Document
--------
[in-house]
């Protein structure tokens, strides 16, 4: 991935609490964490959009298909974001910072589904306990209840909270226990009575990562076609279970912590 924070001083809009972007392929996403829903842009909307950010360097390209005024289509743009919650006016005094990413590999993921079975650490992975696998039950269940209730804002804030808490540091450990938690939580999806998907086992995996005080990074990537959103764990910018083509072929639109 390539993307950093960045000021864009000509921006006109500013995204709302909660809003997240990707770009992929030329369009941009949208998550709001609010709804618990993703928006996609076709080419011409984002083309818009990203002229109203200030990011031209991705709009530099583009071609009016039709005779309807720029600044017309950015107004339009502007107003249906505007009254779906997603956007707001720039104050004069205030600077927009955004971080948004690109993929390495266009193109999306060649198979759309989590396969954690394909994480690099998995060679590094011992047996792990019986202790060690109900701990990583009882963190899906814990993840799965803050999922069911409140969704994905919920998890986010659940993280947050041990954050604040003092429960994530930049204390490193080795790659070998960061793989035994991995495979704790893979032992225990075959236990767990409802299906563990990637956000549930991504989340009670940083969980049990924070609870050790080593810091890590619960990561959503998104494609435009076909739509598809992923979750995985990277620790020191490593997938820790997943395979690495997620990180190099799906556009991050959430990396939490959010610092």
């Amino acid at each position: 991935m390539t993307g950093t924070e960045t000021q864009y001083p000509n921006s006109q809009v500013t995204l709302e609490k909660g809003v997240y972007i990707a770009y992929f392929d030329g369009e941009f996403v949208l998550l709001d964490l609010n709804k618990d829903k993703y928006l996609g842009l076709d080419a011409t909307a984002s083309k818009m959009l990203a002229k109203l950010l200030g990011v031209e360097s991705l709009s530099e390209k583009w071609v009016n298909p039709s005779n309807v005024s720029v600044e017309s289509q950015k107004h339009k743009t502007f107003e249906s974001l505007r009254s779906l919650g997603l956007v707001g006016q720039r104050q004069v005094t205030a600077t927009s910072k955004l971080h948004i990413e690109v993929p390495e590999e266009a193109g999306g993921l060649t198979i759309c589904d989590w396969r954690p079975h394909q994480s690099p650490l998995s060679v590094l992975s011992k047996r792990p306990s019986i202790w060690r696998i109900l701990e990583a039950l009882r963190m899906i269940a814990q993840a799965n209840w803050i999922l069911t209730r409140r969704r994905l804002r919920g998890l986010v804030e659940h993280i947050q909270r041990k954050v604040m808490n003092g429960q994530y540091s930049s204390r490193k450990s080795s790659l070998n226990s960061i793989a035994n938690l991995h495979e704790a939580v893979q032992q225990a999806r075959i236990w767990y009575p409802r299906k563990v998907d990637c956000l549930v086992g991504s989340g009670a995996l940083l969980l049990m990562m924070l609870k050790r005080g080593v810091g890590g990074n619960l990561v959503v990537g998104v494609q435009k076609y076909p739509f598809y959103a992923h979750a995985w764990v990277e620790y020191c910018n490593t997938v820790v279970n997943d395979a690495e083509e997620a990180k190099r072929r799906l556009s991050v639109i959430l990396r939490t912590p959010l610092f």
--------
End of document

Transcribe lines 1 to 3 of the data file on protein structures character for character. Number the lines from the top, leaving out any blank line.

[in-house]
């Protein structure tokens, strides 16, 4: 991935609490964490959009298909974001910072589904306990209840909270226990009575990562076609279970912590 924070001083809009972007392929996403829903842009909307950010360097390209005024289509743009919650006016005094990413590999993921079975650490992975696998039950269940209730804002804030808490540091450990938690939580999806998907086992995996005080990074990537959103764990910018083509072929639109 390539993307950093960045000021864009000509921006006109500013995204709302909660809003997240990707770009992929030329369009941009949208998550709001609010709804618990993703928006996609076709080419011409984002083309818009990203002229109203200030990011031209991705709009530099583009071609009016039709005779309807720029600044017309950015107004339009502007107003249906505007009254779906997603956007707001720039104050004069205030600077927009955004971080948004690109993929390495266009193109999306060649198979759309989590396969954690394909994480690099998995060679590094011992047996792990019986202790060690109900701990990583009882963190899906814990993840799965803050999922069911409140969704994905919920998890986010659940993280947050041990954050604040003092429960994530930049204390490193080795790659070998960061793989035994991995495979704790893979032992225990075959236990767990409802299906563990990637956000549930991504989340009670940083969980049990924070609870050790080593810091890590619960990561959503998104494609435009076909739509598809992923979750995985990277620790020191490593997938820790997943395979690495997620990180190099799906556009991050959430990396939490959010610092």
């Amino acid at each position: 991935m390539t993307g950093t924070e960045t000021q864009y001083p000509n921006s006109q809009v500013t995204l709302e609490k909660g809003v997240y972007i990707a770009y992929f392929d030329g369009e941009f996403v949208l998550l709001d964490l609010n709804k618990d829903k993703y928006l996609g842009l076709d080419a011409t909307a984002s083309k818009m959009l990203a002229k109203l950010l200030g990011v031209e360097s991705l709009s530099e390209k583009w071609v009016n298909p039709s005779n309807v005024s720029v600044e017309s289509q950015k107004h339009k743009t502007f107003e249906s974001l505007r009254s779906l919650g997603l956007v707001g006016q720039r104050q004069v005094t205030a600077t927009s910072k955004l971080h948004i990413e690109v993929p390495e590999e266009a193109g999306g993921l060649t198979i759309c589904d989590w396969r954690p079975h394909q994480s690099p650490l998995s060679v590094l992975s011992k047996r792990p306990s019986i202790w060690r696998i109900l701990e990583a039950l009882r963190m899906i269940a814990q993840a799965n209840w803050i999922l069911t209730r409140r969704r994905l804002r919920g998890l986010v804030e659940h993280i947050q909270r041990k954050v604040m808490n003092g429960q994530y540091s930049s204390r490193k450990s080795s790659l070998n226990s960061i793989a035994n938690l991995h495979e704790a939580v893979q032992q225990a999806r075959i236990w767990y009575p409802r299906k563990v998907d990637c956000l549930v086992g991504s989340g009670a995996l940083l969980l049990m990562m924070l609870k050790r005080g080593v810091g890590g990074n619960l990561v959503v990537g998104v494609q435009k076609y076909p739509f598809y959103a992923h979750a995985w764990v990277e620790y020191c910018n490593t997938v820790v279970n997943d395979a690495e083509e997620a990180k190099r072929r799906l556009s991050v639109i959430l990396r939490t912590p959010l610092f």